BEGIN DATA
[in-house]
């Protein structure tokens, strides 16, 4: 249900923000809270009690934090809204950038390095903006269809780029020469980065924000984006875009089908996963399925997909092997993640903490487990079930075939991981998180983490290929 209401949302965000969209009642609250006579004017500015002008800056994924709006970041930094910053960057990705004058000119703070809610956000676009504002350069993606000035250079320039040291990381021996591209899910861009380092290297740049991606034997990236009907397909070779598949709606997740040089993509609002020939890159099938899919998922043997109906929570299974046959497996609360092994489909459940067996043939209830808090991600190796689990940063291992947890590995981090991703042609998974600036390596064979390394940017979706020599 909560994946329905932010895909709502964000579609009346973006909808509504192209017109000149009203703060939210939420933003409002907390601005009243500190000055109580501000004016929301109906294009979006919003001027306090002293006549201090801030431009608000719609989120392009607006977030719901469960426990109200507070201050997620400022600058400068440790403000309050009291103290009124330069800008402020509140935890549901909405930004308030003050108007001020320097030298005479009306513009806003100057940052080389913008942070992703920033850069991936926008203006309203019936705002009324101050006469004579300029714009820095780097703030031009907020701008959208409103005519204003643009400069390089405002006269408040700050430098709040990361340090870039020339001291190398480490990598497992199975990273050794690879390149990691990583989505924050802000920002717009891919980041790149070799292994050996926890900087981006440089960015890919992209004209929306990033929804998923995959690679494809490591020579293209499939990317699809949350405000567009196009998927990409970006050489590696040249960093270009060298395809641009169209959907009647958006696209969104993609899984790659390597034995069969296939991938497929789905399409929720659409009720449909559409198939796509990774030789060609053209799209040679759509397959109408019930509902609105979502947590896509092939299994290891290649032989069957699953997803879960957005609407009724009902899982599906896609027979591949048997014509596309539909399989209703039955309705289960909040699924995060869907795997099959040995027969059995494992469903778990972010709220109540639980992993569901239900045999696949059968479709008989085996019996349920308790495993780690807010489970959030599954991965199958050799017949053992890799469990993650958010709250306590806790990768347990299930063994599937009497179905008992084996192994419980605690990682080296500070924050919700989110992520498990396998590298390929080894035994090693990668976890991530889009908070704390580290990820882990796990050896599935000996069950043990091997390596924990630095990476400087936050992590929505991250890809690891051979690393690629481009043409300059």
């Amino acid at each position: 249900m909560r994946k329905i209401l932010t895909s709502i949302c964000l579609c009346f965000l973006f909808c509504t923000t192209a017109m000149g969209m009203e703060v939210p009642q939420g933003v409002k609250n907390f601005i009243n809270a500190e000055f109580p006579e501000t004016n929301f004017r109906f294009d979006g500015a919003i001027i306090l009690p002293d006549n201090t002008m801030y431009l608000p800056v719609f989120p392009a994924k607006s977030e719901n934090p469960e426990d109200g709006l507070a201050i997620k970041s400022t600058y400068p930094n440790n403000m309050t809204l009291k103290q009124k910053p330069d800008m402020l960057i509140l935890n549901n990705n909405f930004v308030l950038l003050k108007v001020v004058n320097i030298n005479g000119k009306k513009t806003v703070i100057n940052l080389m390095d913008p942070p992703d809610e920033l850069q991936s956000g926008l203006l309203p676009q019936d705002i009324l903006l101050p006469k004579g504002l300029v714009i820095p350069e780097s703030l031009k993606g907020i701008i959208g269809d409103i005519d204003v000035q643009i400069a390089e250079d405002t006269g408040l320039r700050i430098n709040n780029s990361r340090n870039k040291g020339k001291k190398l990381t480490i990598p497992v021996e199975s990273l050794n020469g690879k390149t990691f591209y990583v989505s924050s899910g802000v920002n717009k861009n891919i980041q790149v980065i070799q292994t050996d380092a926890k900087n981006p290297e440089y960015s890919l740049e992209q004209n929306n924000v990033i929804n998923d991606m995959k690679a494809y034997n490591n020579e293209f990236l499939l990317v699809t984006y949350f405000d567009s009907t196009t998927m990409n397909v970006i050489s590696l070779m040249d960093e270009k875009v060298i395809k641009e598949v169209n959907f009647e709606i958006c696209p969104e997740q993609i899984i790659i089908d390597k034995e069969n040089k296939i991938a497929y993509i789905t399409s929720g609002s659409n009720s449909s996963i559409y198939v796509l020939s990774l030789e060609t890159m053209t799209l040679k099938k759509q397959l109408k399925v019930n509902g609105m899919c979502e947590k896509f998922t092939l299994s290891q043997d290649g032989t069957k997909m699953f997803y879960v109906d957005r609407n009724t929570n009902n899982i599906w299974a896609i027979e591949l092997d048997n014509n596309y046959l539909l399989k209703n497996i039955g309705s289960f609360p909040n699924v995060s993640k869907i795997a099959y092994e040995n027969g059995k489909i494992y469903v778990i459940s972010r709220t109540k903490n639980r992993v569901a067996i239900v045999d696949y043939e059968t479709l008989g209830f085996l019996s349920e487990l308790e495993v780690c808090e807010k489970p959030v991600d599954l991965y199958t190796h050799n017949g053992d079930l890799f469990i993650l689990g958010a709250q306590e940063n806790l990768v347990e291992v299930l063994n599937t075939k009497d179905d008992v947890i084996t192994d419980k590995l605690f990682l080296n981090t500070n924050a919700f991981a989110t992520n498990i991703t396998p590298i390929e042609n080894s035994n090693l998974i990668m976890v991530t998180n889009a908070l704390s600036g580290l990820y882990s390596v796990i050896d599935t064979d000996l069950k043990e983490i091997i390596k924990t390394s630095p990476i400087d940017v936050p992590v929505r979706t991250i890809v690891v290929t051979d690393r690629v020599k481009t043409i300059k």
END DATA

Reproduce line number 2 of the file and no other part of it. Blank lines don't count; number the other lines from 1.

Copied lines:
């Protein structure tokens, strides 16, 4: 249900923000809270009690934090809204950038390095903006269809780029020469980065924000984006875009089908996963399925997909092997993640903490487990079930075939991981998180983490290929 209401949302965000969209009642609250006579004017500015002008800056994924709006970041930094910053960057990705004058000119703070809610956000676009504002350069993606000035250079320039040291990381021996591209899910861009380092290297740049991606034997990236009907397909070779598949709606997740040089993509609002020939890159099938899919998922043997109906929570299974046959497996609360092994489909459940067996043939209830808090991600190796689990940063291992947890590995981090991703042609998974600036390596064979390394940017979706020599 909560994946329905932010895909709502964000579609009346973006909808509504192209017109000149009203703060939210939420933003409002907390601005009243500190000055109580501000004016929301109906294009979006919003001027306090002293006549201090801030431009608000719609989120392009607006977030719901469960426990109200507070201050997620400022600058400068440790403000309050009291103290009124330069800008402020509140935890549901909405930004308030003050108007001020320097030298005479009306513009806003100057940052080389913008942070992703920033850069991936926008203006309203019936705002009324101050006469004579300029714009820095780097703030031009907020701008959208409103005519204003643009400069390089405002006269408040700050430098709040990361340090870039020339001291190398480490990598497992199975990273050794690879390149990691990583989505924050802000920002717009891919980041790149070799292994050996926890900087981006440089960015890919992209004209929306990033929804998923995959690679494809490591020579293209499939990317699809949350405000567009196009998927990409970006050489590696040249960093270009060298395809641009169209959907009647958006696209969104993609899984790659390597034995069969296939991938497929789905399409929720659409009720449909559409198939796509990774030789060609053209799209040679759509397959109408019930509902609105979502947590896509092939299994290891290649032989069957699953997803879960957005609407009724009902899982599906896609027979591949048997014509596309539909399989209703039955309705289960909040699924995060869907795997099959040995027969059995494992469903778990972010709220109540639980992993569901239900045999696949059968479709008989085996019996349920308790495993780690807010489970959030599954991965199958050799017949053992890799469990993650958010709250306590806790990768347990299930063994599937009497179905008992084996192994419980605690990682080296500070924050919700989110992520498990396998590298390929080894035994090693990668976890991530889009908070704390580290990820882990796990050896599935000996069950043990091997390596924990630095990476400087936050992590929505991250890809690891051979690393690629481009043409300059």